By Sustainable Economies Law Center High School Summer Intern, Ciara Smith
In today’s society the idea of distributing a universal basic income can seem like a utopian ideal. In most cases it isn’t taken seriously because people are scared of change or fear such an idea would not work effectively. If you give a homeless man money you leave him with the choice to buy whatever he wants with it. It was your money so you want some say in what he does with it, but you don’t have any say in the matter and that, for me, is the hard part.
With a universal basic income, people are given money to live off and the freedom to choose how they spend it. Universal basic income is a scary subject in that way but lawmakers and policy advocates have been discussing the topic recently as a potential solution to income inequality. The idea behind providing people with a universal basic income is to make it possible for everyone to live in the world’s richest economy without starving.
Unlike popular belief, all men are not created equal in the sense that we don’t have the same opportunities. We may have similar genetic traits and be a part of the human race but some people are “made” or born with luxuries that others aren’t afforded. Some people are born into wealth, with houses, inherited businesses, etc. People without the tools and resources that others are given have to work for them. It’s not as easy as saying it; working your way to the top is hard especially when someone else is first in line. If someone's grandparents were working on a project and it was passed down from two generations to them and you suddenly start working on a similar project from scratch, it is more than likely that their project will be ahead of yours because they have had time to build their capital. This is why wealthier individuals can easily thrive in our economy: they have the resources to excel and to carry them through the difficult times. Not everyone gets those things handed to them on a silver platter.
An increasingly popular solution for this is to create a universal basic income, which is an income provided by a government so all people can afford basic life necessities such as food, shelter, clothing, and health care. Some proposals for universal basic income would give money only to people who need it most. Such proposals ensure everyone gets enough money to live off of based on the amount of money they already earn or savings they already have, and the number of children or other people in their family. Other universal basic income proposals call for the same basic salary to be paid to all citizens, regardless of their financial circumstances. Proponents of the “same salary for all” model argue that government agencies that provide need-based benefits are inefficient and costly. Proponents of need-based incomes argue that such models are more appropriate and cost effective given drastic wealth inequality.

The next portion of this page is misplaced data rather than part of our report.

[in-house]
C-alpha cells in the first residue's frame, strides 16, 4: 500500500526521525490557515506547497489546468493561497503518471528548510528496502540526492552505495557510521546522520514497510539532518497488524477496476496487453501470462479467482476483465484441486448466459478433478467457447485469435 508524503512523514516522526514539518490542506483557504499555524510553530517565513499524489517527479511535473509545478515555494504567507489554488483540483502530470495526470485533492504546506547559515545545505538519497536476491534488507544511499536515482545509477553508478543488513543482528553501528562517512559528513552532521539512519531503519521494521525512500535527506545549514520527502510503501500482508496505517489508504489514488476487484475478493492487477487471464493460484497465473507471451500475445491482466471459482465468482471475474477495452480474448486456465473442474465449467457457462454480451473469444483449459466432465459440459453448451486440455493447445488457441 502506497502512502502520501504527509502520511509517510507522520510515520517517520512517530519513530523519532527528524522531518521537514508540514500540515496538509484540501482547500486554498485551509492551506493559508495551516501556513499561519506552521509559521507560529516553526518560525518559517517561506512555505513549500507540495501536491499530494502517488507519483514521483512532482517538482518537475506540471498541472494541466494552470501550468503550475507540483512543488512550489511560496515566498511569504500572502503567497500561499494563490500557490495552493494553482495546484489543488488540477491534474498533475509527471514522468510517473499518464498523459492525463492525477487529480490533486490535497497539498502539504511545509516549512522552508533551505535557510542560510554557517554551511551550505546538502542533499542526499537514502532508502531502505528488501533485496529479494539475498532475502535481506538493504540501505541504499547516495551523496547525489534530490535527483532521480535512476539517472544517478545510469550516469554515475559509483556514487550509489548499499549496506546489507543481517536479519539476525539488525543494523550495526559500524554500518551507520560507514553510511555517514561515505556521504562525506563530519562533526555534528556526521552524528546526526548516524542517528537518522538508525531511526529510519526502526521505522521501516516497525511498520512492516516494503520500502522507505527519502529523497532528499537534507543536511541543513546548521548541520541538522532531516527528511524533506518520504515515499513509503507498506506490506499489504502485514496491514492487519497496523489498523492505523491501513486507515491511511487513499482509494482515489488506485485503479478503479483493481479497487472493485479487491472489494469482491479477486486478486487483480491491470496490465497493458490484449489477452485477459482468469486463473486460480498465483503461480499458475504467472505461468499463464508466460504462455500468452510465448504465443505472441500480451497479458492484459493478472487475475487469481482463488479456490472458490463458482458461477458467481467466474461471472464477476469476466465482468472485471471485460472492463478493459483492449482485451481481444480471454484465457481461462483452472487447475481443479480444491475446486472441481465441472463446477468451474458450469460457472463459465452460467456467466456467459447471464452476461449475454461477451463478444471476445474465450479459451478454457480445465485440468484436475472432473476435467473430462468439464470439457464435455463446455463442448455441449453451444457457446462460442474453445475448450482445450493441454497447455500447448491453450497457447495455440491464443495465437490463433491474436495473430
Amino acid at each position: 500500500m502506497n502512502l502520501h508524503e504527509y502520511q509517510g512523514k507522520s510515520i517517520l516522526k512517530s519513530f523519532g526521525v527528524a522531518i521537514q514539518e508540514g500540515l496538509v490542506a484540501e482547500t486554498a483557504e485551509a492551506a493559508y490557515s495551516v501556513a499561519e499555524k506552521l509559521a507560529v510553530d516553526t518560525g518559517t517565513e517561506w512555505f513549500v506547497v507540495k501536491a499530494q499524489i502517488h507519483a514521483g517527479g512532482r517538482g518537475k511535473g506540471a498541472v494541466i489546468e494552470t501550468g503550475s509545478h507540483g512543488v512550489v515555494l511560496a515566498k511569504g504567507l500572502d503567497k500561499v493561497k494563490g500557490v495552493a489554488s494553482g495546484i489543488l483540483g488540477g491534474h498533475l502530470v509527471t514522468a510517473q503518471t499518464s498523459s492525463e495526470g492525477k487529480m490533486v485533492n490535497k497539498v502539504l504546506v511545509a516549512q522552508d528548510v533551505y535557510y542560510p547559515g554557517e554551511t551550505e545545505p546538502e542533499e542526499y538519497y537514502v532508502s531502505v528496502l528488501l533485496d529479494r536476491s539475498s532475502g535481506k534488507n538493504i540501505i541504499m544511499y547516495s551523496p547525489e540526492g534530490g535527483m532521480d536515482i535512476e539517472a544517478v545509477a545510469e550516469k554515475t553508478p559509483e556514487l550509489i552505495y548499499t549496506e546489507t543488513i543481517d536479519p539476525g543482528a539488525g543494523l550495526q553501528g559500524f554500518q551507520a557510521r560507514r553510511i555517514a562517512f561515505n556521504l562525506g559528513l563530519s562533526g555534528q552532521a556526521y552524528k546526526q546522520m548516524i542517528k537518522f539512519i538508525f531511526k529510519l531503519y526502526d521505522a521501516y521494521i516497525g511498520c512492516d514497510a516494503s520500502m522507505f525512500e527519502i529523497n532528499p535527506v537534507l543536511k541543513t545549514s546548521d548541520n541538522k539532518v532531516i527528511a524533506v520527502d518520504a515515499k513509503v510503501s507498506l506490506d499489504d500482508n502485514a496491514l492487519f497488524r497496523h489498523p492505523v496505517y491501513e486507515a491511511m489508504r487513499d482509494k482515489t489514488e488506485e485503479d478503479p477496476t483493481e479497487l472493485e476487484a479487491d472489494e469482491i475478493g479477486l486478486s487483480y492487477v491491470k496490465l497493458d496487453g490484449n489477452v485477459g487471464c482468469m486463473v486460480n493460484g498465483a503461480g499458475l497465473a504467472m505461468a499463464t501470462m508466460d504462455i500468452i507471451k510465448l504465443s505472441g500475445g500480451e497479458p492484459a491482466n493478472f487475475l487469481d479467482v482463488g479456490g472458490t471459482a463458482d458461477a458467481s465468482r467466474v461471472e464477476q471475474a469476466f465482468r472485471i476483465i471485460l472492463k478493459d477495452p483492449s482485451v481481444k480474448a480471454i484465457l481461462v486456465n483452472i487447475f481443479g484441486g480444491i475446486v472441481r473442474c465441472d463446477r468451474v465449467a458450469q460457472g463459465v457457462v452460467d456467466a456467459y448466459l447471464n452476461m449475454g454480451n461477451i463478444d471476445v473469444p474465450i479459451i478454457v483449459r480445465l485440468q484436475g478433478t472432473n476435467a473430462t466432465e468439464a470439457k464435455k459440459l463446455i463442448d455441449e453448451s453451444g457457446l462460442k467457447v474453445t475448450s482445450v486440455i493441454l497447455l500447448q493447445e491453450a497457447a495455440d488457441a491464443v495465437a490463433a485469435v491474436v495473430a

Universal basic income has already been discussed and tried in certain areas. Examples of universal basic income have been found or soon will be found in cities or provinces in Canada, the Netherlands, and Germany, among other nations.
From 1974 to 1979, in Dauphin, Canada, a city project provided low-income residents basic annual incomes. However, in 1979 the project was shut down due to a more conservative government taking power. The program called for a study of the effects of the program to be conducted, however this was never completed. According to some individual recipients of the basic income, it was very effective at poverty alleviation. Read more about it in The Huffington Post Canada here.
In the Netherlands, an experiment will take place next year that will allow 250 Dutch citizens who currently receive government benefits to receive a flat monthly paycheck of €960. Read more about it in The Atlantic here.
Even Martin Luther King advocated for a universal basic income. As Jordan Weissman says, also writing for The Atlantic, “One of the more under-appreciated aspects of Dr. Martin Luther King, Jr.'s legacy is that by the end of his career, he had fashioned himself into a crusader against poverty, not just among blacks, but all Americans.”
Recently in the United States, the concept of universal basic income has been discussed by scholars and activists like Peter Barnes in numerous books and journal articles (and even a community conversation at SELC’s office last year), and most recently in the Movement for Black Lives policy platform (which the Sustainable Economies Law Center just endorsed), which calls for the same basic income for all with an extra pool of benefits for Black Americans. We are eager to see how these experiments and conversations unfold.
Ciara Smith is an 11th grader at McClymonds High School in Oakland. She interned at Sustainable Economies Law Center this summer through the Center for Youth Development through Law, a collaboration between UC Berkeley School of Law and East Bay public schools.